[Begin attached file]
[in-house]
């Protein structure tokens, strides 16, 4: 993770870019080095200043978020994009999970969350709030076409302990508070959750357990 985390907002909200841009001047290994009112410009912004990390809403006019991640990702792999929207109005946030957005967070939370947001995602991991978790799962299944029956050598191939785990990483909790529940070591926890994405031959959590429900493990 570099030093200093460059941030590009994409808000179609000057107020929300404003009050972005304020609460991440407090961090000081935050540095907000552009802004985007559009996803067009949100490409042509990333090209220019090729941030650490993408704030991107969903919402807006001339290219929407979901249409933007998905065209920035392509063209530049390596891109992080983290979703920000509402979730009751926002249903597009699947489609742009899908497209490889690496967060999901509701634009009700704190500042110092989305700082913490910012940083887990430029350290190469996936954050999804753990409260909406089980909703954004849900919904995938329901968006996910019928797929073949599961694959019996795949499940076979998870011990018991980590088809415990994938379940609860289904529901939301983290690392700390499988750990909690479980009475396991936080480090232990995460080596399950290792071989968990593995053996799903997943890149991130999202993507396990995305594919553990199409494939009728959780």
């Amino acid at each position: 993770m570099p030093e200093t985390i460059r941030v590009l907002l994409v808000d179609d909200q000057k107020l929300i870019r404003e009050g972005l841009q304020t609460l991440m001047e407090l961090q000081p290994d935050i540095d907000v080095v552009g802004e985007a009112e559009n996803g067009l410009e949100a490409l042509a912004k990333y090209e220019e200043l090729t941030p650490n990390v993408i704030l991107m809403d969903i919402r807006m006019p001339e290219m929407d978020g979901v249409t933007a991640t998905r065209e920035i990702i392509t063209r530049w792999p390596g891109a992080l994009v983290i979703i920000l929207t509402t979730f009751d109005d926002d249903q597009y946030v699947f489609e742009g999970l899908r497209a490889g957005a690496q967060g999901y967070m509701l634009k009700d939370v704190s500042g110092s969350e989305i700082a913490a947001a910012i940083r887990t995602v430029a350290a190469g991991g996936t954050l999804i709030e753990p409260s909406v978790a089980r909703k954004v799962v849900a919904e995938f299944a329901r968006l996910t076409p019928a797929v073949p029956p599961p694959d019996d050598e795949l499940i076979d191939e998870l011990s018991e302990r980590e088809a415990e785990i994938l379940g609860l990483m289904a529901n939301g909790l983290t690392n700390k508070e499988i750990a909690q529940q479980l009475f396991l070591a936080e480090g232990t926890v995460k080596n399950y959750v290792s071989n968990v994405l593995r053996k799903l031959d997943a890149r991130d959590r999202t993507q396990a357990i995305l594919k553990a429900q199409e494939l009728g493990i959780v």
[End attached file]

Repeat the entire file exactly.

[in-house]
């Protein structure tokens, strides 16, 4: 993770870019080095200043978020994009999970969350709030076409302990508070959750357990 985390907002909200841009001047290994009112410009912004990390809403006019991640990702792999929207109005946030957005967070939370947001995602991991978790799962299944029956050598191939785990990483909790529940070591926890994405031959959590429900493990 570099030093200093460059941030590009994409808000179609000057107020929300404003009050972005304020609460991440407090961090000081935050540095907000552009802004985007559009996803067009949100490409042509990333090209220019090729941030650490993408704030991107969903919402807006001339290219929407979901249409933007998905065209920035392509063209530049390596891109992080983290979703920000509402979730009751926002249903597009699947489609742009899908497209490889690496967060999901509701634009009700704190500042110092989305700082913490910012940083887990430029350290190469996936954050999804753990409260909406089980909703954004849900919904995938329901968006996910019928797929073949599961694959019996795949499940076979998870011990018991980590088809415990994938379940609860289904529901939301983290690392700390499988750990909690479980009475396991936080480090232990995460080596399950290792071989968990593995053996799903997943890149991130999202993507396990995305594919553990199409494939009728959780």
């Amino acid at each position: 993770m570099p030093e200093t985390i460059r941030v590009l907002l994409v808000d179609d909200q000057k107020l929300i870019r404003e009050g972005l841009q304020t609460l991440m001047e407090l961090q000081p290994d935050i540095d907000v080095v552009g802004e985007a009112e559009n996803g067009l410009e949100a490409l042509a912004k990333y090209e220019e200043l090729t941030p650490n990390v993408i704030l991107m809403d969903i919402r807006m006019p001339e290219m929407d978020g979901v249409t933007a991640t998905r065209e920035i990702i392509t063209r530049w792999p390596g891109a992080l994009v983290i979703i920000l929207t509402t979730f009751d109005d926002d249903q597009y946030v699947f489609e742009g999970l899908r497209a490889g957005a690496q967060g999901y967070m509701l634009k009700d939370v704190s500042g110092s969350e989305i700082a913490a947001a910012i940083r887990t995602v430029a350290a190469g991991g996936t954050l999804i709030e753990p409260s909406v978790a089980r909703k954004v799962v849900a919904e995938f299944a329901r968006l996910t076409p019928a797929v073949p029956p599961p694959d019996d050598e795949l499940i076979d191939e998870l011990s018991e302990r980590e088809a415990e785990i994938l379940g609860l990483m289904a529901n939301g909790l983290t690392n700390k508070e499988i750990a909690q529940q479980l009475f396991l070591a936080e480090g232990t926890v995460k080596n399950y959750v290792s071989n968990v994405l593995r053996k799903l031959d997943a890149r991130d959590r999202t993507q396990a357990i995305l594919k553990a429900q199409e494939l009728g493990i959780v």